Tim Radford, science editor
Wednesday March 30, 2005
Guardian

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The human race is living beyond its means. A report backed by
1,360
scientists from 95 countries – some of them world leaders in
their fields –
today warns that the almost two-thirds of the natural machinery
that
supports life on Earth is being degraded by human pressure.

The study contains what its authors call “a stark warning” for
the entire
world. The wetlands, forests, savannahs, estuaries, coastal
fisheries and
other habitats that recycle air, water and nutrients for all
living
creatures are being irretrievably damaged. In effect, one
species is now a
hazard to the other 10 million or so on the planet, and to
itself.

“Human activity is putting such a strain on the natural
functions of Earth
that the ability of the planet’s ecosystems to sustain future
generations
can no longer be taken for granted,” it says.

The report, prepared in Washington under the supervision of a
board chaired
by Robert Watson, the British-born chief scientist at the World
Bank and a
former scientific adviser to the White House, will be launched
today at the
Royal Society in London. It warns that:

Because of human demand for food, fresh water, timber, fibre
and fuel, more
land has been claimed for agriculture in the last 60 years than
in the 18th
and 19th centuries combined.
An estimated 24% of the Earth’s land surface is now cultivated.
Water withdrawals from lakes and rivers has doubled in the last
40 years.
Humans now use between 40% and 50% of all available freshwater
running off
the land.
At least a quarter of all fish stocks are overharvested. In
some areas, the
catch is now less than a hundredth of that before industrial
fishing.
Since 1980, about 35% of mangroves have been lost, 20% of the
world’s coral
reefs have been destroyed and another 20% badly degraded.
Deforestation and other changes could increase the risks of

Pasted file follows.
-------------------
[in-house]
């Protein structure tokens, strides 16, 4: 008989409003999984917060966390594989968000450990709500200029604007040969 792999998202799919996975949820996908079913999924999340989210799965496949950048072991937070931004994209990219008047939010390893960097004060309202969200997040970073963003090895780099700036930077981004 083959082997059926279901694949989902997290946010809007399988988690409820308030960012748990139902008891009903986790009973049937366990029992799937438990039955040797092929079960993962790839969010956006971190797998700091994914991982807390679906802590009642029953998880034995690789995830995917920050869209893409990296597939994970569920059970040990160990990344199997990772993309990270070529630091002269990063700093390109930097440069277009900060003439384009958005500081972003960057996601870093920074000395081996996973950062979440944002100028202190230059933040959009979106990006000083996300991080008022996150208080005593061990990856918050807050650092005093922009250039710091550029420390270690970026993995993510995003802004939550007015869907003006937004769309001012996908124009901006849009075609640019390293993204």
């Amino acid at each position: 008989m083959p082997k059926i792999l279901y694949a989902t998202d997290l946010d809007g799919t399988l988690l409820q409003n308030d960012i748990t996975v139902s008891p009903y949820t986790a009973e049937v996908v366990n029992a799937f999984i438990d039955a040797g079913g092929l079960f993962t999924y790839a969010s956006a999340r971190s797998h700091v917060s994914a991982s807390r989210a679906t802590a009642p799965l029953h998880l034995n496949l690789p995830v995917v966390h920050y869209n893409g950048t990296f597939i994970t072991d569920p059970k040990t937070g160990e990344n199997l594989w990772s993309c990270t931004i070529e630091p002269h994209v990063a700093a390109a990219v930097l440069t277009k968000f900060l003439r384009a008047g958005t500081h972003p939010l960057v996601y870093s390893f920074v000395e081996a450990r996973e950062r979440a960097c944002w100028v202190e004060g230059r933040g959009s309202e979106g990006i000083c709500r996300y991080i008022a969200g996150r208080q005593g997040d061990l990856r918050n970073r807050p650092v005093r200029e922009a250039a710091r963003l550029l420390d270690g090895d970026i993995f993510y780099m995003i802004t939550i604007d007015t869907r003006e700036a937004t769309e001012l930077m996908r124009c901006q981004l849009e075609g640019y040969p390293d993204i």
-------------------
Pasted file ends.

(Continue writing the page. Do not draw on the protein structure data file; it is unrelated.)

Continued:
malaria and
cholera, and open the way for new and so far unknown disease to
emerge.
In 1997, a team of biologists and economists tried to put a
value on the
“business services” provided by nature – the free pollination
of crops, the
air conditioning provided by wild plants, the recycling of
nutrients by the
oceans. They came up with an estimate of $33 trillion, almost
twice the
global gross national product for that year. But after what
today’s report,
Millennium cosystem Assessment, calls “an unprecedented period
of spending
Earth’s natural bounty” it was time to check the accounts.

“That is what this assessment has done, and it is a sobering
statement with
much more red than black on the balance sheet,” the scientists
warn. “In
many cases, it is literally a matter of living on borrowed
time. By using up
supplies of fresh groundwater faster than they can be
recharged, for
example, we are depleting assets at the expense of our
children.”

Flow from rivers has been reduced dramatically. For parts of
the year, the
Yellow River in China, the Nile in Africa and the Colorado in
North America
dry up before they reach the ocean. An estimated 90% of the
total weight of
the ocean’s large predators – tuna, swordfish and sharks – has
disappeared
in recent years. An estimated 12% of bird species, 25% of
mammals and more
than 30% of all amphibians are threatened with extinction
within the next
century. Some of them are threatened by invaders.

The Baltic Sea is now home to 100 creatures from other parts of
the world, a
third of them native to the Great Lakes of America. Conversely,
a third of
the 170 alien species in the Great Lakes are originally from
the Baltic.
Invaders can make dramatic changes: the arrival of the American
comb
jellyfish in the Black Sea led to the destruction of 26
commercially
important stocks of fish. Global warming and climate change,
could make it
increasingly difficult for surviving species to adapt.

A growing proportion of the world lives in cities, exploiting
advanced
technology. But nature, the scientists warn, is not something
to be enjoyed
at the weekend. Conservation of natural spaces is not just a
luxury. “These
are dangerous illusions that ignore the vast benefits of nature
to the lives
of 6 billion people on the planet. We may have distanced
ourselves from
nature, but we rely completely on the services it delivers.”

(supplied by Zathur)